2006-10-01

    This investigation was aimed to evaluate the use of an oral bio-preparation containing Duddingtonia flagrans chlamydospores for the control of sheep gastrointestinal parasitic nematodes under the Mexican cold high plateau conditions. Two groups of gastrointestinal parasitic nematode naturally infected sheep, were randomly selected and located into two free-gastrointestinal nematode larvae paddocks. Group 1 received once a week a supplement containing D. flagrans chlamydospores mixed with oats and molasses. Group 2 received a similar supplement without any fungal material. After 5 months grazing animals were discarded from the experiment and two groups of free-nematode "tracer" sheep were located into the same paddocks to collect larvae from the contaminated pastures. Animals were slaughtered and necropsied and the nematodes were obtained and counted. A screening of the number of gastrointestinal nematode larvae present on the grass was performed and compared between the two grazing areas. The results showed 56% reduction in the Ostertagia (Teladorsagia) circumcincta and 94% reduction in the Nematodirus sp. population of the "tracer" sheep who grazed on the D. flagrans-treated sheep area, compared to the nematode population in animals grazed on the non-treated area. The results of the number of larvae on the grazing pastures showed a 51.1% reduction for H. contortus, and 100% for Cooperia sp. in the area with fungi. In the case of Trichostrongylus sp. no reduction was observed, when compared to the control group. PMID:17135538

  18. Efficacy of albendazole, levamisole and ivermectin against gastro-intestinal nematodes in naturally infected goats at the National Semi-arid Resources Research Institute, Serere, Uganda.

    PubMed

    Byaruhanga, C; Okwee-Acai, J

    2013-07-01

    A study was conducted between April and July, 2011 to determine and compare the efficacy of albendazole (ABZ), levamisole (LVM) and ivermectin (IVM) against gastrointestinal nematodes in naturally infected Mubende and Boer crossbred goats at the National Semi-arid Resources Research Institute in Serere, Uganda. Forty Mubende goats and 31 Boer crosses were each blocked by age and sex and randomly assigned to four groups. The first group of each breed served as the untreated control, the second was treated with albendazole (5mg/kg BW), the third with levamisole hydrochloride and oxyclozanide (7.5 and 15 mg/kg BW) and the fourth with ivermectin (0.2mg/kg BW). Each group included 7-11 animals. Treatments were administered with doses of goats in albendazole and ivermectin, and doses of sheep in levamisole, as recommended by the manufacturers. In the treated groups, goats received anthelmintics basing on individual weights. Fecal egg counts, expressed as eggs per gram and larval cultures were done on day zero before treatment and on day 13 after anthelmintic treatment. Efficacy for each anthelmintic was determined by the Fecal Egg Count Reduction Test (FECRT). In Mubende goats, ABZ, LVM, and IVM reduced FEC by 28.5%, 91%, and 98%, respectively. In Boer crosses, ABZ, LVM, and IVM reduced FEC by 11%, 84.88% and 78.47%, respectively. At a 95% CI, only IVM was more effective in Mubende goats than Boer crosses (t=2.564, p<0.05). This may indicate occurrence of anthelmintic resistance in the goat farming sector in Uganda. Further studies need to be done to clarify the state of efficacy of the commonly used anthelmintics covering different agro ecological zones and species of animals in Uganda. PMID:23394798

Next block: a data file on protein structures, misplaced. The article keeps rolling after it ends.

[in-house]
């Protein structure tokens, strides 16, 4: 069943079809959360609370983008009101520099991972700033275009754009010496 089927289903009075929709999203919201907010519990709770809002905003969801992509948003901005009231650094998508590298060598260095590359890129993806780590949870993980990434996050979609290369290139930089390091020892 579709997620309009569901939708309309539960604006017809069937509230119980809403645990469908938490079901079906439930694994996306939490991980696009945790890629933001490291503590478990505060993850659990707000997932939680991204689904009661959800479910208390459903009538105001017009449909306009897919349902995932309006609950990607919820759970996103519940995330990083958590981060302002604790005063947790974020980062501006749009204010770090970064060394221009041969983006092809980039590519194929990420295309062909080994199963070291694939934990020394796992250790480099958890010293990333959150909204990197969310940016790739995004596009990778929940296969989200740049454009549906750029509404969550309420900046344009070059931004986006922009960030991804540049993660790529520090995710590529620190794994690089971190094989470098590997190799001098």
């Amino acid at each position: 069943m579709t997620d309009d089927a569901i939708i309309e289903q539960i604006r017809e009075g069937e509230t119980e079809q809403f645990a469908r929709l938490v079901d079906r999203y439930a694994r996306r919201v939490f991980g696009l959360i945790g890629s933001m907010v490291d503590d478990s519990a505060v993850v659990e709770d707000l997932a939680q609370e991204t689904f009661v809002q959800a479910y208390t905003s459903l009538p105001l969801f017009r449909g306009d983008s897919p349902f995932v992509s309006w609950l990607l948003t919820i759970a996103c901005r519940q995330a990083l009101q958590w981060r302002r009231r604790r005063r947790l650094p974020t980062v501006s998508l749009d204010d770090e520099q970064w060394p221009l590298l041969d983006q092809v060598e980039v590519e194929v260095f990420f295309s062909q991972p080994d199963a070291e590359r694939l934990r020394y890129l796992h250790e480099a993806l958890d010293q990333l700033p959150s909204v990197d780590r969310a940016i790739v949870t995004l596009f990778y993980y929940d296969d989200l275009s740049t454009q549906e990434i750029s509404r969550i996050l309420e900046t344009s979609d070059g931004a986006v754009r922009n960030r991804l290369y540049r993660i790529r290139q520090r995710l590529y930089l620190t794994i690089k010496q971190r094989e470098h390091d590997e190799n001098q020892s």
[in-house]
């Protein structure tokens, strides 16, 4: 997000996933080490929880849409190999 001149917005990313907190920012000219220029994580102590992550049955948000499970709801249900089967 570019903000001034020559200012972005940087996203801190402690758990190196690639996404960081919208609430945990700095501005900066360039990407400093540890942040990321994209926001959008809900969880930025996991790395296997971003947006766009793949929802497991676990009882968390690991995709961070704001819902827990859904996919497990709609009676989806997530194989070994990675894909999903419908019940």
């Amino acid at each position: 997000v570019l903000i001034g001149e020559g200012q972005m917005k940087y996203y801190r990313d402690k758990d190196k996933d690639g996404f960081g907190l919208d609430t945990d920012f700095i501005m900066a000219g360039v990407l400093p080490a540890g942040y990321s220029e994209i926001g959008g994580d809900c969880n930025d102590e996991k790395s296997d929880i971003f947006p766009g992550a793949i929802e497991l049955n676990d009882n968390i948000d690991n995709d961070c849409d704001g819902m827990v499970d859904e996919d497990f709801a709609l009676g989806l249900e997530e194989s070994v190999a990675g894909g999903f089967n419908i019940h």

19. Comparison of strategies to provide lambing paddocks of low gastro-intestinal nematode infectivity in a summer rainfall region of Australia.

    PubMed

    Bailey, J N; Walkden-Brown, S W; Kahn, L P

    2009-05-12

    A replicated field experiment using nine 2ha paddocks was designed to compare the efficacy of 3 management strategies to prepare spring lambing paddocks of low gastro-intestinal nematode (GIN) infectivity. The management treatments were designed to provide the same overall stocking rate over the lambing paddock preparation period (Phase 1, 16 January-9 June, 2006). The first treatment involved two 21-day periods of intensive grazing with drenched wethers in Jan-Feb, and in late March (Smartgraze summer rainfall, SGSR). The second treatment was industry standard practice of continuous grazing of adult sheep over the entire preparation period (continuous sheep, CS) and the third treatment was industry best practice of continuous grazing of adult cattle (continuous cattle, CC). Phase 2 of the experiment (14 August-12 December, 2006) tested the efficacy of the paddock preparation treatments. Single-bearing ewes (n=10 per paddock) were introduced on 14 August following an effective short acting anthelmintic treatment. Lambing commenced 2 weeks later on the 25th of August with lamb marking at 7 weeks and weaning at 15 weeks when the experiment was terminated. Tracer sheep (n=2) were run in each of the paddocks for 2 weeks at the start of Phase 1, and at the start and conclusion of Phase 2 to assess pasture GIN contamination. Total worm counts in tracers were reduced by 97.7% (SGSR), 96.9% (CC) and 88.5% (CS) between the start of the experiment and the introduction of lambing ewes. Between the start of the experiment and weaning, total reductions were 87.9% (SGSR), 85.6% (CC) and 26% (CS). Worm egg counts of ewes and lambs grazing SGSR or CC paddocks were significantly lower than those grazing CS paddocks. As a consequence ewes grazing CS paddocks required anthelmintic treatment at both marking and weaning and their lambs at weaning, whereas no anthelmintic treatments were required for ewes or lambs on SGSR paddocks. Ewes and lambs grazing paddocks prepared with SGSR and